A good friend and I recently met for lunch to catch up on each other’s lives. While we made our ways through our greens and grains salad bowls, The topic of technology addiction came up and we discussed some insights into what’s it’s doing to our relationships and the way we function.
Our attachment to smartphones, iPads, apple watches, etc. affects the way our brains are wired (there is research to back this up, of particular interest is the dopamine release mechanism each time our brain is stimulated by “an award” or “like”). But I don’t need scientific proof to know how I’m personally impacted when spending too much time checking email, Facebook, Instagram or endless other distraction on my iPhone or iPad. It’s apparent in my attention span and the noticeable decline in the ability to focus on one thing, and one thing only.
In often find myself bouncing between tasks, checking work email while simultaneously watching the news, doing housework, or trying to having a conversation. This level of distractedness can take a toll on productivity and on relationships. Checking email, social media or news feeds a zillion times a day and multitasking like a maniac gives a nebulous sense of productivity and connection but it can also have the lingering affect of anxiety or restlessness.
It seems that the ability to focus completely on the present, otherwise known as “being in the moment” is becoming a lost art. The competitive nature of social media and encourages people to care more about documenting experiences over actually experiencing life in real-time.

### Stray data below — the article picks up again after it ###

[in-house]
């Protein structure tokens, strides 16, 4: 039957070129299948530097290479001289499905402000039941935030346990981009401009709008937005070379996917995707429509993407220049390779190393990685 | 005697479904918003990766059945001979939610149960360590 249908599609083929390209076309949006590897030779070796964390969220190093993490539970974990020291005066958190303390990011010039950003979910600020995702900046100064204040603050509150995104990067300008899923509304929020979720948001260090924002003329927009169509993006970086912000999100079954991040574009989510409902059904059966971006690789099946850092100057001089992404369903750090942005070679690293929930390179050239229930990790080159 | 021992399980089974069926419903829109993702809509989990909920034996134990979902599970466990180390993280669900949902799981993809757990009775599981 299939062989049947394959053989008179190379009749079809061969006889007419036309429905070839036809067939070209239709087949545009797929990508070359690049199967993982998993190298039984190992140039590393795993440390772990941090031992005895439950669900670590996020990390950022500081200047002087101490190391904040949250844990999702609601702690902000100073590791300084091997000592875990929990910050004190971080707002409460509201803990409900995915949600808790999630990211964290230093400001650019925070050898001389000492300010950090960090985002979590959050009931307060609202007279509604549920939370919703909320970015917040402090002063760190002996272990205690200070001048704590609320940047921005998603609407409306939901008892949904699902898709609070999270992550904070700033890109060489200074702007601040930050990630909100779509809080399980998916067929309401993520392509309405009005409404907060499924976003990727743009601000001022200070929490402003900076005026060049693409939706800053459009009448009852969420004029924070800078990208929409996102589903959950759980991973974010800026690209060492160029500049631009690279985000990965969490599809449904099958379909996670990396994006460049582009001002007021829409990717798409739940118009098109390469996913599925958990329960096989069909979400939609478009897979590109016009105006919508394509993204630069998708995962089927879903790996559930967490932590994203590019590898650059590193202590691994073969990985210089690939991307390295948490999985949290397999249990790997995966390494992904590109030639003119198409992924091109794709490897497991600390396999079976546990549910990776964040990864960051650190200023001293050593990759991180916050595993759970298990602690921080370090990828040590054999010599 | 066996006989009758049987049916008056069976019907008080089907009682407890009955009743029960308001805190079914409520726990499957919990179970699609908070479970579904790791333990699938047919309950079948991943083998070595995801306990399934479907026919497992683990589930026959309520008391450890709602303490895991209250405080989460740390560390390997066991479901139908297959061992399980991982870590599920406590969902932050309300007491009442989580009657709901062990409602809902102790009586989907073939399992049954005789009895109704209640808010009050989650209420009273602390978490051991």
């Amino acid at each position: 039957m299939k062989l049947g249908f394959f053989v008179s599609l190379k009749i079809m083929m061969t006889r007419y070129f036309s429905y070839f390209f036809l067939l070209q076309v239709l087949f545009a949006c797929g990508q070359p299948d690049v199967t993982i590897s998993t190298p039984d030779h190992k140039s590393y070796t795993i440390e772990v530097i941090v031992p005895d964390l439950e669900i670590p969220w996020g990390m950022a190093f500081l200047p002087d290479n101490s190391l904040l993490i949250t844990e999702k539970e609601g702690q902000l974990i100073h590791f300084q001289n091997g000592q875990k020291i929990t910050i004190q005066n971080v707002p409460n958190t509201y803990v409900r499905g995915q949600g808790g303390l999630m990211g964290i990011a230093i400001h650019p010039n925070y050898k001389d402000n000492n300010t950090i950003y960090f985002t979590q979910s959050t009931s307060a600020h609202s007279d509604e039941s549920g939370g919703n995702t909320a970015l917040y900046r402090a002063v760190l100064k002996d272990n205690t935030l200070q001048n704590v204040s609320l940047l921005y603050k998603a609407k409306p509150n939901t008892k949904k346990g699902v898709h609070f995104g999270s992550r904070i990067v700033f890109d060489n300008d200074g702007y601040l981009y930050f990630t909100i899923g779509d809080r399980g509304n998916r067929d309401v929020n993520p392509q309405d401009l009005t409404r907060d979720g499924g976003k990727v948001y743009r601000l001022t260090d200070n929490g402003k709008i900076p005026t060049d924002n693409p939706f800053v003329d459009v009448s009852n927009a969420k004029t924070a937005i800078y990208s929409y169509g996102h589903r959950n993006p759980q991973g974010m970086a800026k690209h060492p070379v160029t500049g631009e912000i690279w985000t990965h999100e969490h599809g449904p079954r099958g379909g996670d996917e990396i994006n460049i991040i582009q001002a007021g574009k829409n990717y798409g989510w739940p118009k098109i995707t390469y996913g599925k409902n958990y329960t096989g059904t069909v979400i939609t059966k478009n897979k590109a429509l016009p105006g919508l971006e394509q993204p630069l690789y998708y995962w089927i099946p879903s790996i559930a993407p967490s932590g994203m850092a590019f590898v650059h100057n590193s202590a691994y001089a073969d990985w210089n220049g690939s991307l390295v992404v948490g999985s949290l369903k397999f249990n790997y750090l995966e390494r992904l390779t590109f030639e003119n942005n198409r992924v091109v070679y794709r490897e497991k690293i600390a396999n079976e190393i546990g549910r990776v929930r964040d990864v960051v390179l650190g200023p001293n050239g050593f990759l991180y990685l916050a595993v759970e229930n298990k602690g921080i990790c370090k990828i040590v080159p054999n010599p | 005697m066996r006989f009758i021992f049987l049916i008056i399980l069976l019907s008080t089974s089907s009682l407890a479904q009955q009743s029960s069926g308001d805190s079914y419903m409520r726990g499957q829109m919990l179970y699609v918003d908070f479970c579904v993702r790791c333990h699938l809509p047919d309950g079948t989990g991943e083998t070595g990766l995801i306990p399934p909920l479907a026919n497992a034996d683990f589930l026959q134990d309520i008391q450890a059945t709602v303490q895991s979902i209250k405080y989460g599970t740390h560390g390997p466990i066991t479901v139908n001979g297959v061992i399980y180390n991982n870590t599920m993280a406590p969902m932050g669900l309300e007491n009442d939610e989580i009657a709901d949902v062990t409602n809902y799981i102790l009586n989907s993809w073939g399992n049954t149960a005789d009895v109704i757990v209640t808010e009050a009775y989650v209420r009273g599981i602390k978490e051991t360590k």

The rise in news stories of people falling to their deaths while attempting to get the perfect selfie at scenic cliffs or waterfalls sadly illustrates this phenomenon.
Circling back to the start of this post, I’m happy to report that my friend and I enjoyed a lunch date free of technology interruption. Neither of us had our phones out and the conversation was relaxed and genuine. I left feeling centered and happy.
In the interest of full disclosure, I confess that upon returning to my my car, I took out my phone and checked for messages. Habits are hard to break and progress comes gradually. And to be honest, the ability to answer a work email, or check in on family members with a few keystrokes is a convenient way to stay on top of things.
It really comes down to moderation and having the discipline to “put down the phone”.
To help myself find better balance between technology and “the real world”, I’ve implemented some daily habits keep me focused, less anxious and in the present.
I try to start my day with meditation instead of grabbing my ipad and immediately checking email or news upon waking.
I’ve found that spending 15-20 minutes listening to a daily meditation (I subscribe to “Calm” and Deepak’s Chopra’s 21 day meditation challenge) puts me in a peaceful and focused state of mind.
When I do “plug in” I tend to be a news junkie and could spend hours bouncing from story to story. To counteract political overload, I balance my reading with less angst inducing material; travel features, exercise and healthy lifestyle, decorating ideas, etc.,
I also make it a point to “not” check for new messages every chance I get and opt instead to stay focused on whatever else I was doing before the “swoosh” so rudely interrupted.
I turn off the sound on my phone when I’m at work, in an appointment, at the gym or social commitment. Unless someone is in the hospital or I’m expecting an important call, it can wait. And my brain thanks me for it.
These are just a few ways I’ve found to keep myself from becoming too tethered to technology. There are so many conveniences and so many distractions – It’s really all about balance.
The yin and yang of the technology era.
So the next time you hear that swoosh, ask yourself if it can wait. Could be that what you’re doing in that moment is where you truly need to be.